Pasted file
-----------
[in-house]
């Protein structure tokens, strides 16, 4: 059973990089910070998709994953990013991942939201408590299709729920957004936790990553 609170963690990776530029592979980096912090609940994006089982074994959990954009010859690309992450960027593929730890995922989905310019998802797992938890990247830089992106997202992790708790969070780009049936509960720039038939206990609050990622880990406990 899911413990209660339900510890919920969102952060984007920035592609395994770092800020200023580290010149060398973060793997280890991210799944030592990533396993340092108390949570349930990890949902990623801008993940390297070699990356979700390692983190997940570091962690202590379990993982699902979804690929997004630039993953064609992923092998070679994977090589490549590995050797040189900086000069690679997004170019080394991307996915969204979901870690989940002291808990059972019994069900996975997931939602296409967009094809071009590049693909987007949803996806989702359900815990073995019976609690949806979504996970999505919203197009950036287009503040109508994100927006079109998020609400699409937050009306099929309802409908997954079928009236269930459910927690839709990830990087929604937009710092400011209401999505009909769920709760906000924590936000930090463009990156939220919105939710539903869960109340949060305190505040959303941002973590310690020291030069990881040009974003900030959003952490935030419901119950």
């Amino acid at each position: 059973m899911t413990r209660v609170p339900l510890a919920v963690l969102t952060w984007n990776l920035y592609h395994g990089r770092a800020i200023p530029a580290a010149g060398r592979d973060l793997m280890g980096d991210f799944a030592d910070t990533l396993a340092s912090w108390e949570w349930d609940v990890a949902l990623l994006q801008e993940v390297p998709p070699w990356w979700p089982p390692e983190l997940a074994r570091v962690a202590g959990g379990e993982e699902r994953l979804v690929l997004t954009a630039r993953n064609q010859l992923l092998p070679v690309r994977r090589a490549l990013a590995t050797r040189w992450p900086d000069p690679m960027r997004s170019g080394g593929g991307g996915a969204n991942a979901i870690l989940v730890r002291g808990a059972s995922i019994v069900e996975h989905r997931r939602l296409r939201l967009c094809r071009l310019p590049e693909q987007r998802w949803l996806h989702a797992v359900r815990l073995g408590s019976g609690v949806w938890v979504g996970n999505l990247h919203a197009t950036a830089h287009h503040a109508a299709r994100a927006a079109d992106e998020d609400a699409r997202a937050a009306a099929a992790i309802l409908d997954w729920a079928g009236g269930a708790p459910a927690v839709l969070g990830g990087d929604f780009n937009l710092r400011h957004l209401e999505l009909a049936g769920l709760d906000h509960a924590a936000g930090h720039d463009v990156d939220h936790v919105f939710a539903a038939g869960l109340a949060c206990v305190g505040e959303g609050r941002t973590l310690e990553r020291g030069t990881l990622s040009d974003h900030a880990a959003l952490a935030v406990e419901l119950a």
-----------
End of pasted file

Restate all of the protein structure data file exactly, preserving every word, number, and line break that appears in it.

[in-house]
């Protein structure tokens, strides 16, 4: 059973990089910070998709994953990013991942939201408590299709729920957004936790990553 609170963690990776530029592979980096912090609940994006089982074994959990954009010859690309992450960027593929730890995922989905310019998802797992938890990247830089992106997202992790708790969070780009049936509960720039038939206990609050990622880990406990 899911413990209660339900510890919920969102952060984007920035592609395994770092800020200023580290010149060398973060793997280890991210799944030592990533396993340092108390949570349930990890949902990623801008993940390297070699990356979700390692983190997940570091962690202590379990993982699902979804690929997004630039993953064609992923092998070679994977090589490549590995050797040189900086000069690679997004170019080394991307996915969204979901870690989940002291808990059972019994069900996975997931939602296409967009094809071009590049693909987007949803996806989702359900815990073995019976609690949806979504996970999505919203197009950036287009503040109508994100927006079109998020609400699409937050009306099929309802409908997954079928009236269930459910927690839709990830990087929604937009710092400011209401999505009909769920709760906000924590936000930090463009990156939220919105939710539903869960109340949060305190505040959303941002973590310690020291030069990881040009974003900030959003952490935030419901119950």
């Amino acid at each position: 059973m899911t413990r209660v609170p339900l510890a919920v963690l969102t952060w984007n990776l920035y592609h395994g990089r770092a800020i200023p530029a580290a010149g060398r592979d973060l793997m280890g980096d991210f799944a030592d910070t990533l396993a340092s912090w108390e949570w349930d609940v990890a949902l990623l994006q801008e993940v390297p998709p070699w990356w979700p089982p390692e983190l997940a074994r570091v962690a202590g959990g379990e993982e699902r994953l979804v690929l997004t954009a630039r993953n064609q010859l992923l092998p070679v690309r994977r090589a490549l990013a590995t050797r040189w992450p900086d000069p690679m960027r997004s170019g080394g593929g991307g996915a969204n991942a979901i870690l989940v730890r002291g808990a059972s995922i019994v069900e996975h989905r997931r939602l296409r939201l967009c094809r071009l310019p590049e693909q987007r998802w949803l996806h989702a797992v359900r815990l073995g408590s019976g609690v949806w938890v979504g996970n999505l990247h919203a197009t950036a830089h287009h503040a109508a299709r994100a927006a079109d992106e998020d609400a699409r997202a937050a009306a099929a992790i309802l409908d997954w729920a079928g009236g269930a708790p459910a927690v839709l969070g990830g990087d929604f780009n937009l710092r400011h957004l209401e999505l009909a049936g769920l709760d906000h509960a924590a936000g930090h720039d463009v990156d939220h936790v919105f939710a539903a038939g869960l109340a949060c206990v305190g505040e959303g609050r941002t973590l310690e990553r020291g030069t990881l990622s040009d974003h900030a880990a959003l952490a935030v406990e419901l119950a």